Andrew first heard steelband in London when he was performing in the hit show ‘Wait a minim’. With the musical inquisitiveness he maintained his entire life, once he had heard it, he had to play. When he returned to South Africa after the show’s international success, he brought a set of pans with him and the legendary Andrew Tracey Steelband was born. For years, Andrew’s band was unique, and it performed all over South Africa at all sorts of events. In the 1990s, the steelband movement that started in South African schools was entirely due to Andrew’s band. Steve Lawrie was a member of the band, and he started experimenting with making pans. And the rest, is history. We can confidently attribute the school steelband movement in South Africa to Andrew. Less known, however is how many of Andrew’s band members (over several decades) were deeply inspired by him and went on to careers built on the deep, wide and downright quirky music education we received from him. When it came to teaching his band member-students, he was untiringly generous with his knowledge and time. Not one for figuring out why someone may not be ‘getting it’, he just forged on, going over and over and over the material until that someone did ‘get it’, his enthusiasm supplying the necessary energy to finally get there. There are so many of us who ‘do what we do’ because of Andrew and what we learned from him. Here are a just a few names – Pedro Espi, Anthony Caplan, Elijah Madiba, Dizu Plaatjies, Christian Carver (AMI designer and instrument maker), and me.  As he often had to demonstrate traditional African styles in his work at ILAM, Andrew would call in the steelband members to play. Ugandan amadinda was my personal ‘gateway drug’: my mind was completely blown, and the challenge of trying to get my head and hands around this amazing tradition had me hooked.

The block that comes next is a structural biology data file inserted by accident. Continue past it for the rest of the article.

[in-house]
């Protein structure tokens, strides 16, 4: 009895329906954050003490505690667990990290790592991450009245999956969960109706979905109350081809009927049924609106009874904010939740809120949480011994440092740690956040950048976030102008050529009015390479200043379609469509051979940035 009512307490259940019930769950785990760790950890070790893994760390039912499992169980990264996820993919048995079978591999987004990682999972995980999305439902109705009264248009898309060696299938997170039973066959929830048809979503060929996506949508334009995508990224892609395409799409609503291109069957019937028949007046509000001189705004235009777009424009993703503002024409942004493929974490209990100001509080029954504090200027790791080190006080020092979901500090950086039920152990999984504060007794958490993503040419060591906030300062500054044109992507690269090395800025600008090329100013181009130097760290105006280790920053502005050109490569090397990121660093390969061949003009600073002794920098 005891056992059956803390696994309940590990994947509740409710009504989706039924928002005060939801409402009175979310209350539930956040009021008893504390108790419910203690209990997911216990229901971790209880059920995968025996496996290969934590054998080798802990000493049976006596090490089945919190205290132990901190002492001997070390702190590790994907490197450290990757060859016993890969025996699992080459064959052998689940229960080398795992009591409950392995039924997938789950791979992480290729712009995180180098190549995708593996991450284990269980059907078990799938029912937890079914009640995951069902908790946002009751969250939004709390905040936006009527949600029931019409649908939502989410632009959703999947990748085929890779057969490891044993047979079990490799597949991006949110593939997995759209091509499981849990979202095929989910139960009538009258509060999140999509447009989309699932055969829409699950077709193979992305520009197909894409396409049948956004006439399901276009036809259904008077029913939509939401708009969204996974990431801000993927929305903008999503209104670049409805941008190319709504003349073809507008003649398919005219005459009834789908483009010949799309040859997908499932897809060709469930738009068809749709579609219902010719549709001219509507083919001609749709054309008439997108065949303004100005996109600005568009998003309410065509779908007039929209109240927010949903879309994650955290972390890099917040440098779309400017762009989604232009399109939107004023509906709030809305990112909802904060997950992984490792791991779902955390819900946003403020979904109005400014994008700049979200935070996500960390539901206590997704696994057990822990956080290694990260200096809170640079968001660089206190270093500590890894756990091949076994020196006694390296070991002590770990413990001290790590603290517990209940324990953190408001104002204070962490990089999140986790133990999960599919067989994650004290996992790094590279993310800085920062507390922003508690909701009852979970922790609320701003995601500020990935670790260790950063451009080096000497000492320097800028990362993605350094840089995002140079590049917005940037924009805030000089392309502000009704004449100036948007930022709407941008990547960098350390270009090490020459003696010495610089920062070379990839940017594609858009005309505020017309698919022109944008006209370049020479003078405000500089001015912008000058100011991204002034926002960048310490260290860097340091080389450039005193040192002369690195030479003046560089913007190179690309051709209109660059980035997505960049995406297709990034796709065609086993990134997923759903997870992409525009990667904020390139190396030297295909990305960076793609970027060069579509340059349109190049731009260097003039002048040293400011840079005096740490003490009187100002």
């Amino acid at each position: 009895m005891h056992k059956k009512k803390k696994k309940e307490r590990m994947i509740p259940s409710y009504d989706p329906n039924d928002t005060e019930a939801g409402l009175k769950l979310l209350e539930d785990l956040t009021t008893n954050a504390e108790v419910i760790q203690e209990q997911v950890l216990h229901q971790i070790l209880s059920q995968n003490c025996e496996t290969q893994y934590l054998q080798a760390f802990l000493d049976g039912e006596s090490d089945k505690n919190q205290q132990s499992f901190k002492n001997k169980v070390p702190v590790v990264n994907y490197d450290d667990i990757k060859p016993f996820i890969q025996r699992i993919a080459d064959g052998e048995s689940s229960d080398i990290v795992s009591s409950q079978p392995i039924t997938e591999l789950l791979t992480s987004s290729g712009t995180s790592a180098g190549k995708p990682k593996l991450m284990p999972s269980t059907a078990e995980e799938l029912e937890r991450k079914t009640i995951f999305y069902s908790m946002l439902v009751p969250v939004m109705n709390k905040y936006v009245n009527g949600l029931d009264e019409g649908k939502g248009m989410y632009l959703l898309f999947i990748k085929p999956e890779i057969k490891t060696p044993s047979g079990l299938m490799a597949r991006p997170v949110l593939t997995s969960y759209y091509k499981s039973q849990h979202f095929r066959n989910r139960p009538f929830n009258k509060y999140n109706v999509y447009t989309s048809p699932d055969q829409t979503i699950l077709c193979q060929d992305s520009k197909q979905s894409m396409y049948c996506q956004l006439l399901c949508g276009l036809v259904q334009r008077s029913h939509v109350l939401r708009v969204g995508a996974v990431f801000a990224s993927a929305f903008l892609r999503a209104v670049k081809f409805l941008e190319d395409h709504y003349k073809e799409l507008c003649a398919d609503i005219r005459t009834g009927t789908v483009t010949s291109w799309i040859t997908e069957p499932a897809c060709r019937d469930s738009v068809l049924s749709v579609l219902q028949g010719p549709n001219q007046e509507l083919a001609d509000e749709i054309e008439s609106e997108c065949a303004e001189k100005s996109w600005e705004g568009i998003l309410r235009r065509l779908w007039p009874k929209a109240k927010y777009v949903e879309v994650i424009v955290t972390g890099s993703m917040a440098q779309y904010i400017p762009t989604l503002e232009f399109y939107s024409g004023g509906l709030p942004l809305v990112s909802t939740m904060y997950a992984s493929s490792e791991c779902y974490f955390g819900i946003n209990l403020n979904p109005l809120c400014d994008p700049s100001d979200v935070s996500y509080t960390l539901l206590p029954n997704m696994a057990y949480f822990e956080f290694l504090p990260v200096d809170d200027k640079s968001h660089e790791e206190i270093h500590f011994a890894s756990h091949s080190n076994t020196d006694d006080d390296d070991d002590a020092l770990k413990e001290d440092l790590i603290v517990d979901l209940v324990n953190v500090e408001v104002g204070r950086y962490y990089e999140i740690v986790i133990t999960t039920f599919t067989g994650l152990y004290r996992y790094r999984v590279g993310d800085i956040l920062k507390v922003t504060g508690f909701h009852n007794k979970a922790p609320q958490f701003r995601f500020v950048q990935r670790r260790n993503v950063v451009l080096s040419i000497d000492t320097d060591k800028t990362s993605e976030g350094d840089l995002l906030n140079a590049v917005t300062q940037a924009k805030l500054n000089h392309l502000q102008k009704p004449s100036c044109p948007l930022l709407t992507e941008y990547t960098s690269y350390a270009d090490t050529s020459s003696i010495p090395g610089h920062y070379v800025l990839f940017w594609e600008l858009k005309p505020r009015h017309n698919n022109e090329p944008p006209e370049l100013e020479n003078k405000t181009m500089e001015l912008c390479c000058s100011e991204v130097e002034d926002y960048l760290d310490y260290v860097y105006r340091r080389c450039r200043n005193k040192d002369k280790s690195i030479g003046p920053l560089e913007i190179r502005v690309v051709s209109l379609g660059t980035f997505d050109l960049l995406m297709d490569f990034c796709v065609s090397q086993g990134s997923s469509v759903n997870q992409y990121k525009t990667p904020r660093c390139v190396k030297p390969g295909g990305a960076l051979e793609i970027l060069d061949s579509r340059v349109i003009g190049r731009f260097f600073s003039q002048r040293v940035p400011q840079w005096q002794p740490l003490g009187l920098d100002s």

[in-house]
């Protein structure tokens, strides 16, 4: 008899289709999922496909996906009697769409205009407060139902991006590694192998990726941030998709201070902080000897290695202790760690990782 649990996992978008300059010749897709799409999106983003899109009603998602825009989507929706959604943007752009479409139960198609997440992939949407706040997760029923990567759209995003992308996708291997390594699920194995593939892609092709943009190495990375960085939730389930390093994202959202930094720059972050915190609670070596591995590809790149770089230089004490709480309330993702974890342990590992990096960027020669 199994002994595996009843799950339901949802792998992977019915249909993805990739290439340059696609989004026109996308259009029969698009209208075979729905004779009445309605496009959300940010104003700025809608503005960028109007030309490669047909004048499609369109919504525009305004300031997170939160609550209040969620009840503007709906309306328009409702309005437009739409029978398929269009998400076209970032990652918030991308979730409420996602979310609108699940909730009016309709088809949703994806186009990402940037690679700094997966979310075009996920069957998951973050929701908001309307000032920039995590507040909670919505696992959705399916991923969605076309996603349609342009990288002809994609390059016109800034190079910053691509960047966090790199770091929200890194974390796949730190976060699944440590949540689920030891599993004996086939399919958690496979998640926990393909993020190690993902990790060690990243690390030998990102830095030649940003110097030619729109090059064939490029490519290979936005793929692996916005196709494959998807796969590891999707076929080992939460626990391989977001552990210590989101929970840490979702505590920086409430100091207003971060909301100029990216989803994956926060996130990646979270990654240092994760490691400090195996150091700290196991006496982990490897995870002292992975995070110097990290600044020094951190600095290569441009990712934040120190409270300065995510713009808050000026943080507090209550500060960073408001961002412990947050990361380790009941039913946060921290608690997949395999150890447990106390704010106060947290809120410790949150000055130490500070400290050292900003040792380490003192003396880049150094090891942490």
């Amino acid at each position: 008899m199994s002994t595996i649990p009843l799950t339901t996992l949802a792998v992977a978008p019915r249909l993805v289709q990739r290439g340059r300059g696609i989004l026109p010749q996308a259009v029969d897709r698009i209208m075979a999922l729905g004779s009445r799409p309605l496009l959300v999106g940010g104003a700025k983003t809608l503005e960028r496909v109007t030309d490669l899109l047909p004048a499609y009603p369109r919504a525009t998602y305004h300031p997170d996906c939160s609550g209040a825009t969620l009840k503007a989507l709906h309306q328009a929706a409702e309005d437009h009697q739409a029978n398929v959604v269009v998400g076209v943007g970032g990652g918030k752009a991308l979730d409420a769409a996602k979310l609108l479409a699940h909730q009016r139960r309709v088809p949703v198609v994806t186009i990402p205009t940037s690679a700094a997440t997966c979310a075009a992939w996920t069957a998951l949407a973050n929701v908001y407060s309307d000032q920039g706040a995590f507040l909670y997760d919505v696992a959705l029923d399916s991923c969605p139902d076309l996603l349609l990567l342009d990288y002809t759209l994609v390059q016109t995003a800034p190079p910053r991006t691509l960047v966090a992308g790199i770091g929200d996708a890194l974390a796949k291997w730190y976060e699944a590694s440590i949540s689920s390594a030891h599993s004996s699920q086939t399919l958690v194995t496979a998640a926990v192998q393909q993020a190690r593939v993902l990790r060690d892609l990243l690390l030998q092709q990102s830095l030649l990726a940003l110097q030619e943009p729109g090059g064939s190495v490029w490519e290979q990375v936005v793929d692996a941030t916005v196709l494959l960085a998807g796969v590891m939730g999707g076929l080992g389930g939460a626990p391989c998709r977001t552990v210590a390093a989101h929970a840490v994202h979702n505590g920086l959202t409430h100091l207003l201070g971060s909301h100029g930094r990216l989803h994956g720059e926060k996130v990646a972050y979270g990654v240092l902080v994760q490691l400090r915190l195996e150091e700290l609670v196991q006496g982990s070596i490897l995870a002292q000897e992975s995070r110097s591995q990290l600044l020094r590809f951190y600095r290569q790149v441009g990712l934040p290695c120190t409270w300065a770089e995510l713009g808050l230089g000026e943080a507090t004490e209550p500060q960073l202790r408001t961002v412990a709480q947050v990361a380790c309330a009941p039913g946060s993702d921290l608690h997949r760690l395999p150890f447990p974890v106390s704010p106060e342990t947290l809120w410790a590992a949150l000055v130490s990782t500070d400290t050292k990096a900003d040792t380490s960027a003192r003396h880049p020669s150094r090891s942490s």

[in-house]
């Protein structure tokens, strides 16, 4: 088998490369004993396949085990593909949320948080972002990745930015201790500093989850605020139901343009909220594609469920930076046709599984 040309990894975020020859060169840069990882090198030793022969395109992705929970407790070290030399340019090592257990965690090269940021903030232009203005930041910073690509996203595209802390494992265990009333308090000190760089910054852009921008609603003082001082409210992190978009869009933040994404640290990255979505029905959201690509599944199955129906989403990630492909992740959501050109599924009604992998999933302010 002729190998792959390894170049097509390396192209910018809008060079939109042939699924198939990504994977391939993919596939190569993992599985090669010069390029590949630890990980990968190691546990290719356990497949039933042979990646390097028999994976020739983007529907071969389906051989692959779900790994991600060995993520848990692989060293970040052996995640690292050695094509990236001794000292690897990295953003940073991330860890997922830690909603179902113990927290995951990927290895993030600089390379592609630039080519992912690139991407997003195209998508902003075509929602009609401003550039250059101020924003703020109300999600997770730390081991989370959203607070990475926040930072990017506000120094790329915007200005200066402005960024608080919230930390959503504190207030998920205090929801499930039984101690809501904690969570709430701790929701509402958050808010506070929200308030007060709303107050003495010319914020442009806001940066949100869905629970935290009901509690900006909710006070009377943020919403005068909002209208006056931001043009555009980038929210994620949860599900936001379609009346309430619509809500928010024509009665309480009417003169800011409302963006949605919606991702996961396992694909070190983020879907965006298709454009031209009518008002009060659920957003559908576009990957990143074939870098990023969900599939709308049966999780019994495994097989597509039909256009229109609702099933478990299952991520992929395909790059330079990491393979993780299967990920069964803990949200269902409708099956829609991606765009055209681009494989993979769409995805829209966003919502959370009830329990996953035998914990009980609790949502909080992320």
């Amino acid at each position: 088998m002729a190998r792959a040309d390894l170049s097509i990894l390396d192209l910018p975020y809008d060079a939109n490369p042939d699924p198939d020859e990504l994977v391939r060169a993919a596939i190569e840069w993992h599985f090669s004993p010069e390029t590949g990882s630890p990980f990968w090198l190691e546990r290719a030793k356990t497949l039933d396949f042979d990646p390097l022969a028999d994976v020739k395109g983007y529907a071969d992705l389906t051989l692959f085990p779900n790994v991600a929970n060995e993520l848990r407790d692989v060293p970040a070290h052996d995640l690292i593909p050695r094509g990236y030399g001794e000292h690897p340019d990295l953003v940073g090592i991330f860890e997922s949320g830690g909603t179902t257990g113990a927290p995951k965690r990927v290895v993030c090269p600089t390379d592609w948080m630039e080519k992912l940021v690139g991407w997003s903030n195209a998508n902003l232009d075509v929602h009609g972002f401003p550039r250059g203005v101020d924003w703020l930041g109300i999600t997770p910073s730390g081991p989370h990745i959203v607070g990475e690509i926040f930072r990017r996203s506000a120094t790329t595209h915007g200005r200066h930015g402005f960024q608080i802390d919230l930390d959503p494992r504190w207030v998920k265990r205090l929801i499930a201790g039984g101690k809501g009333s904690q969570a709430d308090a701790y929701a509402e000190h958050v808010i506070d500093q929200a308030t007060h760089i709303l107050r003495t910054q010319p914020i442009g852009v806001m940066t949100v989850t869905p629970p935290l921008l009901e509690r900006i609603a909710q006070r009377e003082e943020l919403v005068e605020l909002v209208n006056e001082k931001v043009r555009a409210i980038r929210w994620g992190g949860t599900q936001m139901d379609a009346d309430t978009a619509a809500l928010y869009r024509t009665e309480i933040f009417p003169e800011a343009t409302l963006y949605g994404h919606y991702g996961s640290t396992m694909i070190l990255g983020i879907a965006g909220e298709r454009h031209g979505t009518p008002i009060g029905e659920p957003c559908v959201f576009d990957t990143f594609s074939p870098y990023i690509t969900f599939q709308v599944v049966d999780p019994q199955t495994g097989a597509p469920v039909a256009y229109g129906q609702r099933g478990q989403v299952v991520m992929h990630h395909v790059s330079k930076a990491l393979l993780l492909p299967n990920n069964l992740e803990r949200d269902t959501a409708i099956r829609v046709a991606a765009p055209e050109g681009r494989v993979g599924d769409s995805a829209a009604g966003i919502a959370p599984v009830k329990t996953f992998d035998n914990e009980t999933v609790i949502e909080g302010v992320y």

As a researcher, Andrew was fascinated by musical structure. (He was less interested in the broader concerns of musicology and sociology). His contribution to knowledge of several musical styles cannot be underestimated. When he studied a musical tradition, he also learned to perform it, and to make the instruments. Understanding how instruments work brings a deeper level of insight into the music itself. He taught countless students to play mbira, kudu horns, nyanga pan pipes, kundi harp, amadinda – these were his teaching tools to introduce African musical ideas to students who had little experience with these diverse traditions. I have seen his transcriptions being used in more than a few South African university courses. Some of them appear in my book ‘Understanding African Music’. In the context of pre-1994, apartheid South Africa, taking African music, or African knowledge seriously was a revolutionary thing to do. It was an important step in the task to ‘unsilence’ African knowledges. And through his careful descriptions of some traditions, Andrew provided material for new courses that celebrated African knowledge. It gave teachers the confidence to build African music courses. This was crucial in the task to bring oral knowledge into the formal space of school or university. Another big contribution to tertiary course material was the research presented at the Symposia for Ethnomusicology, another of Andrew’s projects. These vibey gatherings brought so many experts, researchers and musicians together – Andrew never let anyone forget that the reason they were all there was the music. And music needs to be played, not just talked about.